The poor girl, trying so hard, said it from her heart, and touched mine. "Caddy, my love," I replied, "I begin to have a great affection for you, and I hope we shall become friends."
"Oh, do you?" cried Caddy. "How happy that would make me!"
"My dear Caddy," said I, "let us be friends from this time, and let us often have a chat about these matters and try to find the right way through them." Caddy was overjoyed. I said everything I could in my old-fashioned way to comfort and encourage her, and I would not have objected to old Mr. Turveydrop that day for any smaller consideration than a settlement on his daughter-in-law.
By this time we were come to Mr. Krook's, whose private door stood open. There was a bill, pasted on the door-post, announcing a room to let on the second floor. It reminded Caddy to tell me as we proceeded upstairs that there had been a sudden death there and an inquest and that our little friend had been ill of the fright. The door and window of the vacant room being open, we looked in. It was the room with the dark door to which Miss Flite had secretly directed my attention when I was last in the house. A sad and desolate place it was, a gloomy, sorrowful place that gave me a strange sensation of mournfulness and even dread. "You look pale," said Caddy when we came out, "and cold!" I felt as if the room had chilled me.
We had walked slowly while we were talking, and my guardian and Ada were here before us. We found them in Miss Flite's garret. They were looking at the birds, while a medical gentleman who was so good as to attend Miss Flite with much solicitude and compassion spoke with her cheerfully by the fire.
"I have finished my professional visit," he said, coming forward. "Miss Flite is much better and may appear in court (as her mind is set upon it) to-morrow. She has been greatly missed there, I understand."
Miss Flite received the compliment with complacency and dropped a general curtsy to us.
"Honoured, indeed," said she, "by another visit from the wards in Jarndyce! Ve-ry happy to receive Jarndyce of Bleak House beneath my humble roof!" with a special curtsy. "Fitz-Jarndyce, my dear" — she had bestowed that name on Caddy, it appeared, and always called her by it — "a double welcome!"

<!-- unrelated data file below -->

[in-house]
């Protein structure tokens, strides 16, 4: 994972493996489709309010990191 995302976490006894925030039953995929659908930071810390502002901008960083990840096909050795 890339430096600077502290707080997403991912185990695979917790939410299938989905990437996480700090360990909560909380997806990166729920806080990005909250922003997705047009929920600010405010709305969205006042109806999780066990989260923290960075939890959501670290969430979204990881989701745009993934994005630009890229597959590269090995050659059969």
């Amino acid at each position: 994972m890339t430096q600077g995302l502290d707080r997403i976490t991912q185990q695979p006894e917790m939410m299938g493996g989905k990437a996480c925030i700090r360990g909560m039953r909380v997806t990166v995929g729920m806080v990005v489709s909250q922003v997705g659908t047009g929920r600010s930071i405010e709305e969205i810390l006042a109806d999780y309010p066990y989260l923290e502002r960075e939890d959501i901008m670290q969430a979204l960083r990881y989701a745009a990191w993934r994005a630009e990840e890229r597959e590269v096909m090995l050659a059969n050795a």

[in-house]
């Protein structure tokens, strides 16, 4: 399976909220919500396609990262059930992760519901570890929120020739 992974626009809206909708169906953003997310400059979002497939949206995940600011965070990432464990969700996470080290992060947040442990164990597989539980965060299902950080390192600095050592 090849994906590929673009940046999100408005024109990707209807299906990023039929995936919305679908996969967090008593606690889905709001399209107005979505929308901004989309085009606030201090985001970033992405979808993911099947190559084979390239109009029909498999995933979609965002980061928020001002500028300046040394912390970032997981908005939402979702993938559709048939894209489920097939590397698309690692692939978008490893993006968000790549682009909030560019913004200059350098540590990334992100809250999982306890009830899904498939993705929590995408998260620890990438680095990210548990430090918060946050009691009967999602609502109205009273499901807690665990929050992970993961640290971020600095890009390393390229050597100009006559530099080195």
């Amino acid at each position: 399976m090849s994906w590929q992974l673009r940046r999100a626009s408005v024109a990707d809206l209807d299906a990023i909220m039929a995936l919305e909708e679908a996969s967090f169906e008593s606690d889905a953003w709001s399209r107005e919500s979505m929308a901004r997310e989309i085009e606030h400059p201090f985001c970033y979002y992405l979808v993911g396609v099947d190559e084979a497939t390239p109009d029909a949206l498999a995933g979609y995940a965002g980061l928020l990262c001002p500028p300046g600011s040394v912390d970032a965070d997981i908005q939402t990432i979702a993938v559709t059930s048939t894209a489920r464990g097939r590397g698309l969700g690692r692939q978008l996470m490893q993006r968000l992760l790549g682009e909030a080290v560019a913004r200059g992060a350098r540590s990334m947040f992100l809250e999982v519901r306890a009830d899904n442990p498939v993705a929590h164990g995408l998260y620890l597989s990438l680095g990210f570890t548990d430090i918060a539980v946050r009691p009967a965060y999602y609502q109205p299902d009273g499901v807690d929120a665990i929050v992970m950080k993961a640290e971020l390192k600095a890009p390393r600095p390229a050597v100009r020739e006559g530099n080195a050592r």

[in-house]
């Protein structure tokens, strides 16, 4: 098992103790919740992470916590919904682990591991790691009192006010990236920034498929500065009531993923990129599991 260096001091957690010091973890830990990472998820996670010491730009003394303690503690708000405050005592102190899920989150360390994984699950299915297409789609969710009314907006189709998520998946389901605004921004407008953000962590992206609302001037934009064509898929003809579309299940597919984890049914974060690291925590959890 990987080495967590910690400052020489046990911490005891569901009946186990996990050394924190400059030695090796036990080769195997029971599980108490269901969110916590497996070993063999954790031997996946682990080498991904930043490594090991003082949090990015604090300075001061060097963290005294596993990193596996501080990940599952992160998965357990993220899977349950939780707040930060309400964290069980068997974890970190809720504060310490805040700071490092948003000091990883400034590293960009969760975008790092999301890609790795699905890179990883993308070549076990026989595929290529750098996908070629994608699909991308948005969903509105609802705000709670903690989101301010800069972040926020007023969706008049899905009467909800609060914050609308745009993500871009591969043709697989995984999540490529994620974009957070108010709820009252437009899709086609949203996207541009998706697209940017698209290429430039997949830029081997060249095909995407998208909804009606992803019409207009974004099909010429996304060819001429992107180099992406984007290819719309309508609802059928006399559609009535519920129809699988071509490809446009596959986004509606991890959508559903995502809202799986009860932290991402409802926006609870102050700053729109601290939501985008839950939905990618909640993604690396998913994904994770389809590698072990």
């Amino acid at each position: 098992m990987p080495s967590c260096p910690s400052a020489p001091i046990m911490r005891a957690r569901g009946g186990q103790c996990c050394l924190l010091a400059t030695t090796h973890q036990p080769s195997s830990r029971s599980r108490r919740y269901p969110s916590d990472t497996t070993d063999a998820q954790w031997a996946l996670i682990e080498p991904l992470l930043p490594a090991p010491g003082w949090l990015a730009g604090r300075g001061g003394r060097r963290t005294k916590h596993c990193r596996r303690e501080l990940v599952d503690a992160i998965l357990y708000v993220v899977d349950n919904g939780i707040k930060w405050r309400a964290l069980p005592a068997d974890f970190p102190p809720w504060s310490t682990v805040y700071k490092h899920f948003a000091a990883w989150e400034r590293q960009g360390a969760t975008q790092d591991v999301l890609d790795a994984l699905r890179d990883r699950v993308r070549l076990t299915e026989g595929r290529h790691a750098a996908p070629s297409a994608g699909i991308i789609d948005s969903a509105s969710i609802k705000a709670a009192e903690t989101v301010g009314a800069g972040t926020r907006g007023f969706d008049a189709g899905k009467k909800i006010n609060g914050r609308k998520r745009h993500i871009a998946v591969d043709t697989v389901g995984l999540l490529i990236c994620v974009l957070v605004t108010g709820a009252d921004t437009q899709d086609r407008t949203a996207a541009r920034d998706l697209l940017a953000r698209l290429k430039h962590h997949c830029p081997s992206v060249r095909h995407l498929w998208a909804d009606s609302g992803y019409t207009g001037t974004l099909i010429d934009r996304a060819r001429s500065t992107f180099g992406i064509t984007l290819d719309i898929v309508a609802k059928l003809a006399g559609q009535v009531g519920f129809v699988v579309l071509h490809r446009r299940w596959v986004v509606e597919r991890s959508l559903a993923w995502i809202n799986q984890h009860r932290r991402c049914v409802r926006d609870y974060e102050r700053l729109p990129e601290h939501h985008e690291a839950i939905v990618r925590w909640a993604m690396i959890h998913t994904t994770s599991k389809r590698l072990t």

"Has she been very ill?" asked Mr. Jarndyce of the gentleman whom we had found in attendance on her. She answered for herself directly, though he had put the question in a whisper.
"Oh, decidedly unwell! Oh, very unwell indeed," she said confidentially. "Not pain, you know — trouble. Not bodily so much as nervous, nervous! The truth is," in a subdued voice and trembling, "we have had death here. There was poison in the house. I am very susceptible to such horrid things. It frightened me. Only Mr. Woodcourt knows how much. My physician, Mr. Woodcourt!" with great stateliness. "The wards in Jarndyce — Jarndyce of Bleak House — Fitz-Jarndyce!"
"Miss Flite," said Mr. Woodcourt in a grave kind of voice, as if he were appealing to her while speaking to us, and laying his hand gently on her arm, "Miss Flite describes her illness with her usual accuracy. She was alarmed by an occurrence in the house which might have alarmed a stronger person, and was made ill by the distress and agitation. She brought me here in the first hurry of the discovery, though too late for me to be of any use to the unfortunate man. I have compensated myself for that disappointment by coming here since and being of some small use to her."
"The kindest physician in the college," whispered Miss Flite to me. "I expect a judgment. On the day of judgment. And shall then confer estates."
"She will be as well in a day or two," said Mr. Woodcourt, looking at her with an observant smile, "as she ever will be. In other words, quite well of course. Have you heard of her good fortune?"